Act as a MX backup


This document describes how to configure hMailServer to act as a MX backup server for a domain hosted on another server.


In a DNS it is possible to configure a domain to have multiple mail exchange (MX) records. The different MX records have different preferences (also called priority). When a server tries to deliver an email to a domain on another server, it will first try to deliver to the host name in the MX record with the lowest preference / priority. If this fails, it will attempt to deliver to the second. If this fails, the third, and so on.

The e-mail servers running on the MX records with high preference can therefore be seen as backup mail servers - if the primary mail server fails to receive a message, the secondary / backup server may.

Please note that the term used here, backup mail server, only affects SMTP. If a delivery is made to the backup mail server and the backup mail server forwards the message to the primary server, the message will be deleted from the backup mail server when it has been successfully received by the primary server. So to download messages using POP3 or IMAP, users would always have to access the primary mail server.


Here's an example on how to set up a mail backup server for the domain There are two things which need to be made:

  1. A route needs to be added to hMailServer on the backup server which instructs hMailServer to forward email to the primary domain.
  2. The DNS records needs  to be updated so that the secondary server receives email if the primary server does not respond.

In this scenario, there are two mail hosts and servers involved:


Configuring the DNS

In the DNS, two records should be added. One for the primary server and one for the secondary. It's important that the preference value for the primary is lower than the value for the secondary. If a lower preference value is given to the backup server, all email will go through the abackup server.

Host Preference 25 50

Configuring hMailServer

The sender of an email will first try to deliver to the primary server, in this case If the delivery to this host fails, the sender will try to deliver to the backup server, The server will then have to forward the email to whenever that server goes online. If the primary server does not come online within a specified amount of time, a bounce message will be delivered to the original sender saying that the message could nto be delivered.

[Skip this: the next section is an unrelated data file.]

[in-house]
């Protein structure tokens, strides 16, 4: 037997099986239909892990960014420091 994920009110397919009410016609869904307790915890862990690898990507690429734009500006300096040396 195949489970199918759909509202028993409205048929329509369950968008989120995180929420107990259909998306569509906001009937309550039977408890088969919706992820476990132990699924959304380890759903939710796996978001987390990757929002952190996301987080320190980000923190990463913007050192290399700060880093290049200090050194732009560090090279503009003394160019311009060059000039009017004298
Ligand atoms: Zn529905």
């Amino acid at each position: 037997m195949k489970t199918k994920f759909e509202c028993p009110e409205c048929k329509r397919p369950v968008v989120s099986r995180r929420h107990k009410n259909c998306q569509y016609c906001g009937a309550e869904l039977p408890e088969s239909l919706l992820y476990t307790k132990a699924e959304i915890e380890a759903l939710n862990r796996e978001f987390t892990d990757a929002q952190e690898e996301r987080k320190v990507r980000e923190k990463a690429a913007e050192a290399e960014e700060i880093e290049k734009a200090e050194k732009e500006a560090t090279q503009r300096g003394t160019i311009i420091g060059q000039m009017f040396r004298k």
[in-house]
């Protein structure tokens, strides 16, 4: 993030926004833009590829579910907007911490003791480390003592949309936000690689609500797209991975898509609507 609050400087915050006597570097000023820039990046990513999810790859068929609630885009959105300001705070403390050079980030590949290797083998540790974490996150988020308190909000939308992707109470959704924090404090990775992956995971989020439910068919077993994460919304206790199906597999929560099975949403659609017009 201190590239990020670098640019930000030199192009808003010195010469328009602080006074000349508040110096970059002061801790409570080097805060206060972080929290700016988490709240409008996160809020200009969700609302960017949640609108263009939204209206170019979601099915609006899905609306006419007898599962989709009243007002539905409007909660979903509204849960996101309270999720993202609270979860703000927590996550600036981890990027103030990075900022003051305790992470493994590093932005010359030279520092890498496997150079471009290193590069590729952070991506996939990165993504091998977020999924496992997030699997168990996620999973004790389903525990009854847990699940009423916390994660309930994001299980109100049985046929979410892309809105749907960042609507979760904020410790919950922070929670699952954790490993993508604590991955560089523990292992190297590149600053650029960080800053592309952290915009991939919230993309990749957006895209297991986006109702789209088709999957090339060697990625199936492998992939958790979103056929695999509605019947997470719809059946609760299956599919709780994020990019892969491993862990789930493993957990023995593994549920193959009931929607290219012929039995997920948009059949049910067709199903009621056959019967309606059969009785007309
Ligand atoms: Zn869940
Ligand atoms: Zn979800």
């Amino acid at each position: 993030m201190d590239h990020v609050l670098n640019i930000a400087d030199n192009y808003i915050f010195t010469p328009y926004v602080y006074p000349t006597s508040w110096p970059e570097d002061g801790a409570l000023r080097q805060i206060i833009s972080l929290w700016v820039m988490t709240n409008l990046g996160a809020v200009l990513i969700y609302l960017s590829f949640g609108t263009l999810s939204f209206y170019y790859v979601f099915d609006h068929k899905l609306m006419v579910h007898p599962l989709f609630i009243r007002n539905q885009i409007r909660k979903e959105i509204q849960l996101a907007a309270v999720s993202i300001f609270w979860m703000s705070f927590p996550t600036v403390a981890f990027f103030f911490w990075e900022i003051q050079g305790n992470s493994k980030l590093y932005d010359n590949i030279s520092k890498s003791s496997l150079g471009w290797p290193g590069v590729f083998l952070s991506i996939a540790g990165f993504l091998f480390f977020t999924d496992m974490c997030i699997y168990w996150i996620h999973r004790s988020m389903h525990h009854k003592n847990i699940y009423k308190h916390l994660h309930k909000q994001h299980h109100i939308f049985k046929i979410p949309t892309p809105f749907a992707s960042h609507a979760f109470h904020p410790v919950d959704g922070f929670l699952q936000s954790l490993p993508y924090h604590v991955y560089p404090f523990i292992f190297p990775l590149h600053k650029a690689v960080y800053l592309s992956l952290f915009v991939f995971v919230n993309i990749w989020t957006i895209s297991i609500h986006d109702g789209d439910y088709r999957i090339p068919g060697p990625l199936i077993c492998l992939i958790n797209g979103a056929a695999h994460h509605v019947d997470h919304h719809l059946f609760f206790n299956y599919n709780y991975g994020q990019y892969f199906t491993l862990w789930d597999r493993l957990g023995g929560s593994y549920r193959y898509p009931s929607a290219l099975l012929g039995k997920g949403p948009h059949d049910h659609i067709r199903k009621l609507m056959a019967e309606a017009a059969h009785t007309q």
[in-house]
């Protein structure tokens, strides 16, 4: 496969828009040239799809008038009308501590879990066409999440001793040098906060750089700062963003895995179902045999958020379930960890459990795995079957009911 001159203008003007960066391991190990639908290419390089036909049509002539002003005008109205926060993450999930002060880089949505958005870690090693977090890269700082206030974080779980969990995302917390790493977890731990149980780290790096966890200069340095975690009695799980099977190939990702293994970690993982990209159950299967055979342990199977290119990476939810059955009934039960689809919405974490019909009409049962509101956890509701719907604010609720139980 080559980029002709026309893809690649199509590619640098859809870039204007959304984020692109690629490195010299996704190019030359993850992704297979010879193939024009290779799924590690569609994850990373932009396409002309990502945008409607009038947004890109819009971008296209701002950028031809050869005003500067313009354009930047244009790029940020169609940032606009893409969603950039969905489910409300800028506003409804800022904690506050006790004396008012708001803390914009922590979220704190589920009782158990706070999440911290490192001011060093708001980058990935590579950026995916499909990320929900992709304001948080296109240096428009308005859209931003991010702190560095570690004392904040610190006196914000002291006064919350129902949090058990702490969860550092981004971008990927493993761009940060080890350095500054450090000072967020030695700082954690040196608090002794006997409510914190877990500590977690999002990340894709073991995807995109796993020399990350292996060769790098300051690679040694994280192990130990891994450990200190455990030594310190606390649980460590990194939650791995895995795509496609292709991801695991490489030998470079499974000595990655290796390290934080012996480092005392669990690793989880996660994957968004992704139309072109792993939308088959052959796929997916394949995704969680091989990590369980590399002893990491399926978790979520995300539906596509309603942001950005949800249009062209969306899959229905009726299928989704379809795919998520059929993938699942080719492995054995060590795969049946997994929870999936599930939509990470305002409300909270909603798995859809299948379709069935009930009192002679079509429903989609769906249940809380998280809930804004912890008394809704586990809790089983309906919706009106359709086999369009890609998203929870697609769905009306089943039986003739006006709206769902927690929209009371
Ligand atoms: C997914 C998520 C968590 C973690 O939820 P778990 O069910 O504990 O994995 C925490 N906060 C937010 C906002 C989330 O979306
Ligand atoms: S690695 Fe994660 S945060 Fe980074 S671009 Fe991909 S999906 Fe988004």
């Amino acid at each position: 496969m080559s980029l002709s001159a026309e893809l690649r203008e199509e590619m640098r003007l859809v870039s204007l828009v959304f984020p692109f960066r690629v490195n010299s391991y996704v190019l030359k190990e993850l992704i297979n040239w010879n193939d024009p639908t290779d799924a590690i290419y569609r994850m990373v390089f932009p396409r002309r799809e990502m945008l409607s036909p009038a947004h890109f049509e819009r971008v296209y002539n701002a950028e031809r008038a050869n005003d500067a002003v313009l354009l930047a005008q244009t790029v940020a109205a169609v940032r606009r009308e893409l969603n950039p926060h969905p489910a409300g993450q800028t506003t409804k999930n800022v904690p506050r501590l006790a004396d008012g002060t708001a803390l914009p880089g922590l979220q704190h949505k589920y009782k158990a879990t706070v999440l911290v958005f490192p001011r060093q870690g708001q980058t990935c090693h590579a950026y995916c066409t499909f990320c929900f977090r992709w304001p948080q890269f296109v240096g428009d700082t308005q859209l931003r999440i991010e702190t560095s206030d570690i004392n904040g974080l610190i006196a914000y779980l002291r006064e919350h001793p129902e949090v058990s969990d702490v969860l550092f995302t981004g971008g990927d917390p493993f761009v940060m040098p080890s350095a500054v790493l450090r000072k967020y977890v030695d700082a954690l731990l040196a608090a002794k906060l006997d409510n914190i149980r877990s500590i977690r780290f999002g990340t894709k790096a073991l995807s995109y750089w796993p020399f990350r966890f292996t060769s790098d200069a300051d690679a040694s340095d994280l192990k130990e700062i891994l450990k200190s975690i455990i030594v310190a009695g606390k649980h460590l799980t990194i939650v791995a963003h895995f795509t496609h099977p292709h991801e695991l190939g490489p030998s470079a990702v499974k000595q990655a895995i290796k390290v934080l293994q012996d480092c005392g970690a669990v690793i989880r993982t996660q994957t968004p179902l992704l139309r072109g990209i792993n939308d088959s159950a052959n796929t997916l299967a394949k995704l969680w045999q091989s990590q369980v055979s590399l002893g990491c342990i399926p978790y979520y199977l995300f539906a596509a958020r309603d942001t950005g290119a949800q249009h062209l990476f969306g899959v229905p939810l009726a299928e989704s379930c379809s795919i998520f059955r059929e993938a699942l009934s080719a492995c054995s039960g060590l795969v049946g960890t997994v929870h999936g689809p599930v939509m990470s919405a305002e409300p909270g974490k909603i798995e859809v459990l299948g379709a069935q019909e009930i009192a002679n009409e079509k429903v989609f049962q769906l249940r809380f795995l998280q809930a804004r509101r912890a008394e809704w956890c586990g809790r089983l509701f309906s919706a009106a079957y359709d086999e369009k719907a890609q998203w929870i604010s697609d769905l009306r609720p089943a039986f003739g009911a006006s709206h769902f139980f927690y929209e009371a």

The steps below show how to configure the hMailServer installation running on to forward all email for the domain to the host

  1. Start hMailServer Administrator.
  2. Expand the Settings node in the tree to the left.
  3. Expand the Protocols node.
  4. Expand the SMTP node
  5. Select Routes and click Add.

    In a route, you can specify where email should be delivered depending on the recipient's domain name.
  6. Specify the following settings:

    • Domain - The name of the domain you wish to provide backup for. In this example, this is Note that you should not add this domain to your hMailServer installation. You only need to set up a route to provide backup functionality.
    • Target SMTP Host - The host name or the IP address of the computer all e-mails to the domain should be forwarded to. In this example, this is
    • TCP Port - The TCP/IP port that the Target SMTP host is listening on. In our case, this is port 25 since is listening on this port.
    • Select that both sender and recipient should be treated as local if they are matching the route.

    • Address page - If you have a list of the existing e-mail addresses on the target SMTP host, you can specify them here. If you do this, hMailServer will reject e-mail sent to non-existing addresses.
    • Delivery page - Specify the number of times hMailServer should try to deliver to this server.

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